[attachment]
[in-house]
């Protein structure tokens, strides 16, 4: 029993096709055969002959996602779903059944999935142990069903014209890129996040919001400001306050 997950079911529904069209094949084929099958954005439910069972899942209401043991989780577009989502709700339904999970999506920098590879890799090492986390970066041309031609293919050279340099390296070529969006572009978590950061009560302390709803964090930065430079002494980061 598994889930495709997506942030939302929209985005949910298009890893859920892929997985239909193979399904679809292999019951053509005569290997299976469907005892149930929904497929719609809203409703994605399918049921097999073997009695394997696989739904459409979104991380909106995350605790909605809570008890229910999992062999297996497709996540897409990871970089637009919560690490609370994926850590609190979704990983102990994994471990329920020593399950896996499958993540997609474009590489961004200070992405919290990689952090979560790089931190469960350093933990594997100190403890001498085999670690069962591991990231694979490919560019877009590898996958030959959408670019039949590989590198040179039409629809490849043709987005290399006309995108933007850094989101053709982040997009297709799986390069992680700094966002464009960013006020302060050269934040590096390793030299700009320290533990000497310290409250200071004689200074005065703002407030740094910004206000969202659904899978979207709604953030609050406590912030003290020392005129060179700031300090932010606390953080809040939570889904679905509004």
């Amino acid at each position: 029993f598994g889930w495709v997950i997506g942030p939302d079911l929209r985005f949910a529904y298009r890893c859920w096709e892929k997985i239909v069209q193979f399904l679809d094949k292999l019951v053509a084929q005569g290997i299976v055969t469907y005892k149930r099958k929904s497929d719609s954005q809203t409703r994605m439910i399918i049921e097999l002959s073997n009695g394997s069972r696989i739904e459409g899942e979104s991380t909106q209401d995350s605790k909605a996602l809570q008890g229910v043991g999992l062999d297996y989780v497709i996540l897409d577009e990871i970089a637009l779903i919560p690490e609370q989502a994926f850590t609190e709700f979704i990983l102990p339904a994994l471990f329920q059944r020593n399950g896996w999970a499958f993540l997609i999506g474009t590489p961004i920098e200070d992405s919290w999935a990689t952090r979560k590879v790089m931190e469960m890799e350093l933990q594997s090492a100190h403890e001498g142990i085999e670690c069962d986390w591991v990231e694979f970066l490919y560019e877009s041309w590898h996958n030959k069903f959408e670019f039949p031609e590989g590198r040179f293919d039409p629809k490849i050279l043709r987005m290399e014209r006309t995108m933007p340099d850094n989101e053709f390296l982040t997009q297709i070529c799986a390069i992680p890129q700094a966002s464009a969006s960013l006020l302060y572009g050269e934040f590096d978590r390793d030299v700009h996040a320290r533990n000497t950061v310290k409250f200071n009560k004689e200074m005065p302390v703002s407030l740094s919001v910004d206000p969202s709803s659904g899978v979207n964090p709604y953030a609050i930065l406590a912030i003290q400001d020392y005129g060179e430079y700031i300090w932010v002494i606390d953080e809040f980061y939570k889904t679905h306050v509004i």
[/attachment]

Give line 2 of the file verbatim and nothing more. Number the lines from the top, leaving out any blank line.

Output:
């Protein structure tokens, strides 16, 4: 029993096709055969002959996602779903059944999935142990069903014209890129996040919001400001306050 997950079911529904069209094949084929099958954005439910069972899942209401043991989780577009989502709700339904999970999506920098590879890799090492986390970066041309031609293919050279340099390296070529969006572009978590950061009560302390709803964090930065430079002494980061 598994889930495709997506942030939302929209985005949910298009890893859920892929997985239909193979399904679809292999019951053509005569290997299976469907005892149930929904497929719609809203409703994605399918049921097999073997009695394997696989739904459409979104991380909106995350605790909605809570008890229910999992062999297996497709996540897409990871970089637009919560690490609370994926850590609190979704990983102990994994471990329920020593399950896996499958993540997609474009590489961004200070992405919290990689952090979560790089931190469960350093933990594997100190403890001498085999670690069962591991990231694979490919560019877009590898996958030959959408670019039949590989590198040179039409629809490849043709987005290399006309995108933007850094989101053709982040997009297709799986390069992680700094966002464009960013006020302060050269934040590096390793030299700009320290533990000497310290409250200071004689200074005065703002407030740094910004206000969202659904899978979207709604953030609050406590912030003290020392005129060179700031300090932010606390953080809040939570889904679905509004």